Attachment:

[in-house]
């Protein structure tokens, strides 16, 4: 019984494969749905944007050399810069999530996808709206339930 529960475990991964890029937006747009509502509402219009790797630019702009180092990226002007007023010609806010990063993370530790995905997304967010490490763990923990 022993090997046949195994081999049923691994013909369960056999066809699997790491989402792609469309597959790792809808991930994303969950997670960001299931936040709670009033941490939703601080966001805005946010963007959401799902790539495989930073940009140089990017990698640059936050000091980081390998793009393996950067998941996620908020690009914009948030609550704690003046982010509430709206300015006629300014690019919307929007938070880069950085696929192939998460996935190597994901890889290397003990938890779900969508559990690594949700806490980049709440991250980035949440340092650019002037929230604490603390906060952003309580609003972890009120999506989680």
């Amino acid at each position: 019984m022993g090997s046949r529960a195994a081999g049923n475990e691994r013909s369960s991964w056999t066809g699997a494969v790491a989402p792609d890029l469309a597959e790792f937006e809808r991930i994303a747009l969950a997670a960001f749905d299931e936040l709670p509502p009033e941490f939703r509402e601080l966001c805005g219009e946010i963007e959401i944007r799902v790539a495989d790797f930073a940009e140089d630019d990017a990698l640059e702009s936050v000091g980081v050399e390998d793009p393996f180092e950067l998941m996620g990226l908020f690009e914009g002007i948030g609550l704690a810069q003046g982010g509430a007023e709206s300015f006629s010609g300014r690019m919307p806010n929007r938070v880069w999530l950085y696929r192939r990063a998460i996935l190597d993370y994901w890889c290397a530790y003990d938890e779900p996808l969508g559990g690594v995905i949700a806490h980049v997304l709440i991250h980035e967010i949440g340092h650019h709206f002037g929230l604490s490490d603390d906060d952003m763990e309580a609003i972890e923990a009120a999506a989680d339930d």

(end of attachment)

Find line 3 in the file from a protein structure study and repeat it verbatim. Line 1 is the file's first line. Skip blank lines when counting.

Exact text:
């Amino acid at each position: 019984m022993g090997s046949r529960a195994a081999g049923n475990e691994r013909s369960s991964w056999t066809g699997a494969v790491a989402p792609d890029l469309a597959e790792f937006e809808r991930i994303a747009l969950a997670a960001f749905d299931e936040l709670p509502p009033e941490f939703r509402e601080l966001c805005g219009e946010i963007e959401i944007r799902v790539a495989d790797f930073a940009e140089d630019d990017a990698l640059e702009s936050v000091g980081v050399e390998d793009p393996f180092e950067l998941m996620g990226l908020f690009e914009g002007i948030g609550l704690a810069q003046g982010g509430a007023e709206s300015f006629s010609g300014r690019m919307p806010n929007r938070v880069w999530l950085y696929r192939r990063a998460i996935l190597d993370y994901w890889c290397a530790y003990d938890e779900p996808l969508g559990g690594v995905i949700a806490h980049v997304l709440i991250h980035e967010i949440g340092h650019h709206f002037g929230l604490s490490d603390d906060d952003m763990e309580a609003i972890e923990a009120a999506a989680d339930d």